This year I decided I would post, on Instagram, one person a day for black history month. I did this a few years ago and wanted to try it again. I’m not going to lie, it was hard, I didn’t prepare in advance and I learned quickly that you can’t write a novel on Instagram, #Ineedunlimitedcharacters. So picking only one person every day, then editing down their story, thank you Wikipedia, and posting in a timely manner was a bit of a challenge. But I did it and I think people really learned a lot about people they may not have otherwise known about. My strategy was to really bring light to people who’s story may not have been heard or if they were known bringing light to facts that may not have been widely known. Each week I chose an underlining theme: Inventors, Entertainment/Arts, Business and Sports. Here are my favorites from each week.
Frederick Mckinley Jones (May 17, 1893 – February 21, 1961)
Anytime you see a truck on the highway transporting refrigerated or frozen food, you’re seeing the work of Frederick McKinley Jones.
One of the most prolific Black inventors ever, Jones patented more than 60 inventions in his lifetime. While more than 40 of those patents were in the field of refrigeration, Jones is most famous for inventing an automatic refrigeration system for long-haul trucks and railroad cars.
Zelda Wynn Valdes (June 28, 1905 – September 26, 2001) was an African-American fashion designer and costumer.
Zelda was revered for her design talent and best known for her skill in highlighting the female body. Her curve-hugging creations were worn and loved by a host of Hollywood’s biggest starlets during the 1940s and 50s, including Joyce Bryant, Dorothy Dandridge, Josephine Baker, Ella Fitzgerald and Mae West. The Pennsylvania-native’s key role in glamorizing these women caught the attention of Playboy’s Hugh Hefner and he commissioned Zelda to design the first-ever Playboy Bunny costumes. And history has proven, the low-cut, skin-tight, sexy outfits are an iconic symbol of seduction and allure, forever ingrained in pop culture.
Annie Minerva Turnbo Malone (August 9, 1869 – May 10, 1957) was an American businesswoman, inventor and philanthropist. In the first three decades of the 20th century, she founded and developed a large and prominent commercial and educational enterprise centered on cosmetics for African-American women. With expertise in both chemistry and hair care, Turnbo began to develop her own hair care products. Due to the high demand for her product in St. Louis, Turnbo opened her first shop on 2223 Market Street in 1902. She also launched a wide advertising campaign in the black press, held news conferences, toured many southern states, and recruited many women whom she trained to sell her products. One of her selling agents, Sarah Breedlove Davis (who became known as Madam C. J. Walker).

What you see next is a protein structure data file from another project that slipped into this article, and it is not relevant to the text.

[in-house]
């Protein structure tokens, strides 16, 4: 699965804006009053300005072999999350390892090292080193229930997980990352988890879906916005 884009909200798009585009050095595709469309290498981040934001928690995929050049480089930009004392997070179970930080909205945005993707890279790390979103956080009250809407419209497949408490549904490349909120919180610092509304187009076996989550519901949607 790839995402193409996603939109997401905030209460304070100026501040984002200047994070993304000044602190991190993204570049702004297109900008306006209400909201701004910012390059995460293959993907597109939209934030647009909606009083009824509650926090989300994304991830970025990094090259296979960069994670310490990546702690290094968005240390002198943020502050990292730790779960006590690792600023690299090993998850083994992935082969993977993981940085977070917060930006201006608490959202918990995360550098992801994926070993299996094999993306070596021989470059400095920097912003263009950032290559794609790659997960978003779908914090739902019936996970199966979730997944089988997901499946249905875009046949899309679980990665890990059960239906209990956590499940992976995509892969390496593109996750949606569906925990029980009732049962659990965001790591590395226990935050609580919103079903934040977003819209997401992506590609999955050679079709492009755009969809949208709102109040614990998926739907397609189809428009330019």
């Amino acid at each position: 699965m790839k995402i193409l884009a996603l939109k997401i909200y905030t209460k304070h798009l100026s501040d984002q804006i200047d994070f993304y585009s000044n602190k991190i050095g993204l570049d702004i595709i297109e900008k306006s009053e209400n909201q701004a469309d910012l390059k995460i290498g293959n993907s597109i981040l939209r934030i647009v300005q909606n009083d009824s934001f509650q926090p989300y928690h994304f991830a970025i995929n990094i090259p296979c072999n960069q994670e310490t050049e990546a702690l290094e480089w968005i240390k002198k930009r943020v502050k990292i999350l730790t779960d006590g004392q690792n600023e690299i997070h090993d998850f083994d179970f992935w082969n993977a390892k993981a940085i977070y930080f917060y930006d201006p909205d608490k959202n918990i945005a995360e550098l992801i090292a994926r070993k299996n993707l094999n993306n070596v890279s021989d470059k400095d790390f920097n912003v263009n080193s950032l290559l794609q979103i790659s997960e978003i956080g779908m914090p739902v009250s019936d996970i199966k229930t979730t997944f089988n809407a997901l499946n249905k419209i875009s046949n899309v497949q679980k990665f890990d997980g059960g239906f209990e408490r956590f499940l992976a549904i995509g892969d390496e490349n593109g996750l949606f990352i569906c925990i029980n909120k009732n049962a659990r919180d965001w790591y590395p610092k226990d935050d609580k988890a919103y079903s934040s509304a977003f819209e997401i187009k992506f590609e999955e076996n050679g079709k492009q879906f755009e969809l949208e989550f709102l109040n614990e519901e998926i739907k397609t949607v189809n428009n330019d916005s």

Marshall Walter “Major” Taylor (November 26, 1878 – June 21, 1932) was an American cyclist who won the world 1-mile (1.6 km) track cycling championship in 1899 after setting numerous world records and overcoming racial discrimination. Taylor was the first African-American cyclist to achieve the level of world champion and only the second black man to win a world championship in any sport after Canadian boxer George Dixon. By 1898, Taylor had captured seven world records. A year later, he was crowned national and international champion. He collected medals and prize money in races around the world, including Australia, Europe and all over North America.
Again thank you to Wikipedia for the wealth of information I got to share from their website to other people on all the amazing people I shared this past month. For more information on these great individuals check out their Wikipedia pages or my Instagram for them and everyone I shared this month. I hope you enjoyed Black history Month and remember Black History is American History.